OF CERTIORARI TO THE COURT OF APPEAL, THIRD CIRCUIT, PARISH
Chadwick McGhee was found guilty as a principal to the simple
kidnapping of Jessica Guillot, La.R.S. 14:45, in response to
a charge of second degree kidnapping, La.R.S. 14:44.1.
Guillot disappeared in September 2013 after she was last seen
being dragged out of one vehicle by Donnie Edwards and Willie
Price and forced into a second vehicle in which Asa Bentley
was waiting. Bentley then choked and threatened the victim,
who begged for her life, as Edwards drove off with them,
following Price and defendant in the first vehicle. The court
of appeal found that, although the evidence showed
co-perpetrators Bentley, Edwards, and Price kidnapped the
victim, the evidence was insufficient to show that the
defendant was anything other than an unwitting bystander to
the crime. Because the court of appeal erred in its
application of the due process standard of Jackson v.
Virginia, 443 U.S. 307, 319, 99 S.Ct. 2781, 2789, 61
L.Ed.2d 560 (1979), we grant the state's application to
reverse the court of appeal's ruling and remand for
consideration of the pretermitted assignments of error.
reviewing the sufficiency of the evidence to support a
conviction, an appellate court in Louisiana is controlled by
the standard enunciated by the United States Supreme Court in
Jackson v. Virginia, 443 U.S. 307, 99 S.Ct. 2781, 61
L.Ed.2d 560 (1979) . . . . [T]he appellate court must
determine that the evidence, viewed in the light most
favorable to the prosecution, was sufficient to convince a
rational trier of fact that all of the elements of the crime
had been proved beyond a reasonable doubt." State v.
Captville, 448 So.2d 676, 678 (La. 1984). The
Jackson standard does not permit a reviewing court
to substitute its own appreciation of the facts for that of
the factfinder. State v. Robertson, 96-1048, p. 1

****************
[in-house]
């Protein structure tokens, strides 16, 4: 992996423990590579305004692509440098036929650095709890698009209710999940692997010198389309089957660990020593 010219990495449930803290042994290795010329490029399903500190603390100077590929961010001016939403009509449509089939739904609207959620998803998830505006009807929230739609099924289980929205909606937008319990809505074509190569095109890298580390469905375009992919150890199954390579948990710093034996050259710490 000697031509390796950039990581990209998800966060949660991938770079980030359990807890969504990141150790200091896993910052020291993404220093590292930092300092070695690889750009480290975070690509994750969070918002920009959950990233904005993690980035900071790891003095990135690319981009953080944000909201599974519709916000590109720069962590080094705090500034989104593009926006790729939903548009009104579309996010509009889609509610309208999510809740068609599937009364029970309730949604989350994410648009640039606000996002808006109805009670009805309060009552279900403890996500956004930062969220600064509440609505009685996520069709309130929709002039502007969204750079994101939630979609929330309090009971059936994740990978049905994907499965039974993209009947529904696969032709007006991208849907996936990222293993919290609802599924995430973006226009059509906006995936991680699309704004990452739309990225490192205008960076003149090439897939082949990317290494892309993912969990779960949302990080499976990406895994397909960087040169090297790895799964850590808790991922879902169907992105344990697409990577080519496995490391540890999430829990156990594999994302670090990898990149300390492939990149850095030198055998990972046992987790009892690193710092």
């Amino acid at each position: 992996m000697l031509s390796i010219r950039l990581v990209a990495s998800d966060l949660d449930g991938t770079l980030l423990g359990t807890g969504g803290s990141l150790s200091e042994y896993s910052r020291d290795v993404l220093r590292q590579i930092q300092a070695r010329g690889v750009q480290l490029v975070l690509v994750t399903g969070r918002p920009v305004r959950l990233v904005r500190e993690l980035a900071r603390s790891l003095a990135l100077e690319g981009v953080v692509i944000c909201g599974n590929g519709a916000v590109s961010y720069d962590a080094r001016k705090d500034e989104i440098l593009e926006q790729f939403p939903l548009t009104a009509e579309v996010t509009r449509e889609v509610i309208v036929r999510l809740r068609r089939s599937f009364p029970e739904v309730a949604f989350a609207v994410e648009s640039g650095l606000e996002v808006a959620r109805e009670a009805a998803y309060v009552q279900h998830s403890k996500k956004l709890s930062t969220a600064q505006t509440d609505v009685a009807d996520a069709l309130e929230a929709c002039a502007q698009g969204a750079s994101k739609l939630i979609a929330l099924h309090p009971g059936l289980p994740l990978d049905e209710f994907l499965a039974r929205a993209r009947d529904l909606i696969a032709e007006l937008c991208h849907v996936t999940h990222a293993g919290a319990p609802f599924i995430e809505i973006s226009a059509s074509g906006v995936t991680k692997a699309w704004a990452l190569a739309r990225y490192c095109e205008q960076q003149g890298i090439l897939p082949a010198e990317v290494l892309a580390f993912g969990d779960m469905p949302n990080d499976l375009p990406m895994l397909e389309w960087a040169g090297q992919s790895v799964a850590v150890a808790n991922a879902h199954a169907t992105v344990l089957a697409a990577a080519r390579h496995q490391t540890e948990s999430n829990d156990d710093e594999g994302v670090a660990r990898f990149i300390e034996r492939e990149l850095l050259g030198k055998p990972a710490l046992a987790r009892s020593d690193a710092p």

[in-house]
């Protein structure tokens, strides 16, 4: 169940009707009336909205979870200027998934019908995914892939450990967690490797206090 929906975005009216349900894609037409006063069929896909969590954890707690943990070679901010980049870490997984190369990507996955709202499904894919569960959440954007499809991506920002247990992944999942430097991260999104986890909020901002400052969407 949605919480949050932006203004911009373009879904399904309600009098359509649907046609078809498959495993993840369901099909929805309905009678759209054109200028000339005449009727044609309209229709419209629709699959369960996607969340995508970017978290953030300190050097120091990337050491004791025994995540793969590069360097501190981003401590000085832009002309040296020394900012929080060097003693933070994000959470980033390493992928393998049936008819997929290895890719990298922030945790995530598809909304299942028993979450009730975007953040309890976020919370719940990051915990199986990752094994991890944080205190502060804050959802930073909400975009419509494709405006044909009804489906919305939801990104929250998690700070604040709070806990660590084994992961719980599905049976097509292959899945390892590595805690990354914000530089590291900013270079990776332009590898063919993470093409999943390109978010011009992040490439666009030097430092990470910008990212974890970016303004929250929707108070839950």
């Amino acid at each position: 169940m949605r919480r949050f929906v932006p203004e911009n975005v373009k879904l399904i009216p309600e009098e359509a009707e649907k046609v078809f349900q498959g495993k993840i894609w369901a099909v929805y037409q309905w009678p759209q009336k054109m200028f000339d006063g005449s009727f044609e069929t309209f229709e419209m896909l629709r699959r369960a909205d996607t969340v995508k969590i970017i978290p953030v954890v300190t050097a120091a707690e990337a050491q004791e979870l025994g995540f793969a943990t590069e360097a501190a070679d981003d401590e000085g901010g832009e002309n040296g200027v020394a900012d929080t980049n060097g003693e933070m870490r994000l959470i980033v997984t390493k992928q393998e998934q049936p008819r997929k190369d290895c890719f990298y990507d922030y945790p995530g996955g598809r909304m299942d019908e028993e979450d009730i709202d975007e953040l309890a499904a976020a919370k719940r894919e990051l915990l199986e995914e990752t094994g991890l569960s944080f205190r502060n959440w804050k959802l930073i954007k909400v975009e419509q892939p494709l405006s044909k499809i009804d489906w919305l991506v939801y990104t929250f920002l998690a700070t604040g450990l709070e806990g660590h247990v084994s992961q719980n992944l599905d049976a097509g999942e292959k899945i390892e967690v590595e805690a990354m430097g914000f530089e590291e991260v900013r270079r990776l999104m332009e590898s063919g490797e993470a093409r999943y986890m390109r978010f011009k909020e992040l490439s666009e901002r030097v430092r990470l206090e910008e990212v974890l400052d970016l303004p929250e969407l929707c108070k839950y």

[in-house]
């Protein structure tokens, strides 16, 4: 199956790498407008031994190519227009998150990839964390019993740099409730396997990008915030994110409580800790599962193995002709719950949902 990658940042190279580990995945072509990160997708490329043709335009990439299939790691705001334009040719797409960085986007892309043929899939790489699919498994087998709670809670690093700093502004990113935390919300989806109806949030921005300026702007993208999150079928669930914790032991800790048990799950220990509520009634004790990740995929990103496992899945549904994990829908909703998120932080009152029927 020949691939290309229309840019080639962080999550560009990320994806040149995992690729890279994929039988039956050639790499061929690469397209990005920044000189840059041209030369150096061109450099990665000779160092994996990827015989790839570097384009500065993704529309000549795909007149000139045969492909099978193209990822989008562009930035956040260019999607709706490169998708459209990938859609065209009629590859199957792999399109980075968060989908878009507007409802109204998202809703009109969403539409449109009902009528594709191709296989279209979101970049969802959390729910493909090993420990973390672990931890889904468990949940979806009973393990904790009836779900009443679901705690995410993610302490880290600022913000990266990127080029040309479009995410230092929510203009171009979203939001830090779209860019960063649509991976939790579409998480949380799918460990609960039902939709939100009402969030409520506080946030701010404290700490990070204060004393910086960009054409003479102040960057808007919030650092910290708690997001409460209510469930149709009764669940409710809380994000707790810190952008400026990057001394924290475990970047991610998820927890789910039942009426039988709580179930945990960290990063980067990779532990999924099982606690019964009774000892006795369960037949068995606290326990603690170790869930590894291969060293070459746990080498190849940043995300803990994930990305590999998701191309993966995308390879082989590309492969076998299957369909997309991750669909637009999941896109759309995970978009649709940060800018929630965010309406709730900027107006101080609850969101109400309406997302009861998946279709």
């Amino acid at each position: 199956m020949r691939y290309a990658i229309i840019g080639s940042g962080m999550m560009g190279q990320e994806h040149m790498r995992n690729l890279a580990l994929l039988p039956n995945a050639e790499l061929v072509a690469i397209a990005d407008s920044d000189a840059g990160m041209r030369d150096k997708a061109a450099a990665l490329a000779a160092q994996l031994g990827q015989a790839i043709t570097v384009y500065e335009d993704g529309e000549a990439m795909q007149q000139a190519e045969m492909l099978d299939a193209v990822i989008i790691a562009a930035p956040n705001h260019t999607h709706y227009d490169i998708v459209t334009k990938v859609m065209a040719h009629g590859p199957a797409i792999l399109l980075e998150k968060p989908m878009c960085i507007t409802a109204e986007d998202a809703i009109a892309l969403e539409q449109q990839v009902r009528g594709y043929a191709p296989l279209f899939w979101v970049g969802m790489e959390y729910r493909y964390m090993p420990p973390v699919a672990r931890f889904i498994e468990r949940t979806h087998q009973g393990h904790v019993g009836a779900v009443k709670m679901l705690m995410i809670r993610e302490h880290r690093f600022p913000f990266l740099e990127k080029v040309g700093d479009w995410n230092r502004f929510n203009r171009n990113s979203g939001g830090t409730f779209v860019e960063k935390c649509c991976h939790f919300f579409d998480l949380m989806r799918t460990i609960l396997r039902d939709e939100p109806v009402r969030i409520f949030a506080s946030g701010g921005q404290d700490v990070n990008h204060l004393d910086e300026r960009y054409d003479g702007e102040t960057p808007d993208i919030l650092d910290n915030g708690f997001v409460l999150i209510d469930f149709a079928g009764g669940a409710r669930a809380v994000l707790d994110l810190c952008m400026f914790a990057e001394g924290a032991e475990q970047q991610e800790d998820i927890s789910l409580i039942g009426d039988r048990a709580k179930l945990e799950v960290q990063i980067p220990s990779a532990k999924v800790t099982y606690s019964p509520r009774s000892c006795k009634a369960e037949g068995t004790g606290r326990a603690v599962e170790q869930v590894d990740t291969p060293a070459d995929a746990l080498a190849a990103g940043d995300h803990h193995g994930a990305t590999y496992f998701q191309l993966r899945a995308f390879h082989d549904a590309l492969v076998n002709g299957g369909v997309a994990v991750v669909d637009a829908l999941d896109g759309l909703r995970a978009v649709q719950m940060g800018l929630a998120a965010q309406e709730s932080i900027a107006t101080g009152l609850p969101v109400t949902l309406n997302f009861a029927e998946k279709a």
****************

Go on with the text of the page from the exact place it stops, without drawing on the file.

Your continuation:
(La. 10/4/96), 680 So.2d 1165, 1166. It is not the province
of the reviewing court to assess the credibility of witnesses
or reweigh evidence. State v. Smith, 94-3116, p. 2
(La. 10/16/95), 661 So.2d 442, 443. As explained in State
v. Mussall, 523 So.2d 1305 (La. 1988):
If rational triers of fact could disagree as to the
interpretation of the evidence, the rational
trier's view of all of the evidence most favorable to the
prosecution must be adopted. Thus, irrational
decisions to convict will be overturned, rational
decisions to convict will be upheld, and the actual fact
finder's discretion will be impinged upon only to the
extent necessary to guarantee the fundamental protection of
due process of law.
Mussall, 523 So.2d at 1310 (footnote omitted).
to an offense are defined as:
All persons concerned in the commission of a crime, whether
present or absent, and whether they directly commit the act
constituting the offense, aid and abet in its commission, or
directly or indirectly counsel or procure another to commit
the crime, are principals.
La.R.S. 14:24. The court of appeal found the evidence
insufficient to show that the defendant, who was present at a
kidnapping, was aware that a kidnapping was going to occur or
had any intent to aid and abet in the commission of the
crime. In doing so, the court of appeal failed to view all of
the evidence in the light most favorable to the prosecution.
That evidence included not only the defendant's presence
at the crime scene but also his participation in stalking the
victim with Bentley.
was presented at trial to establish the following. On
September 7, Asa Bentley came to the victim's
mother's house looking for the victim and claiming the
victim had stolen something from him. The victim's mother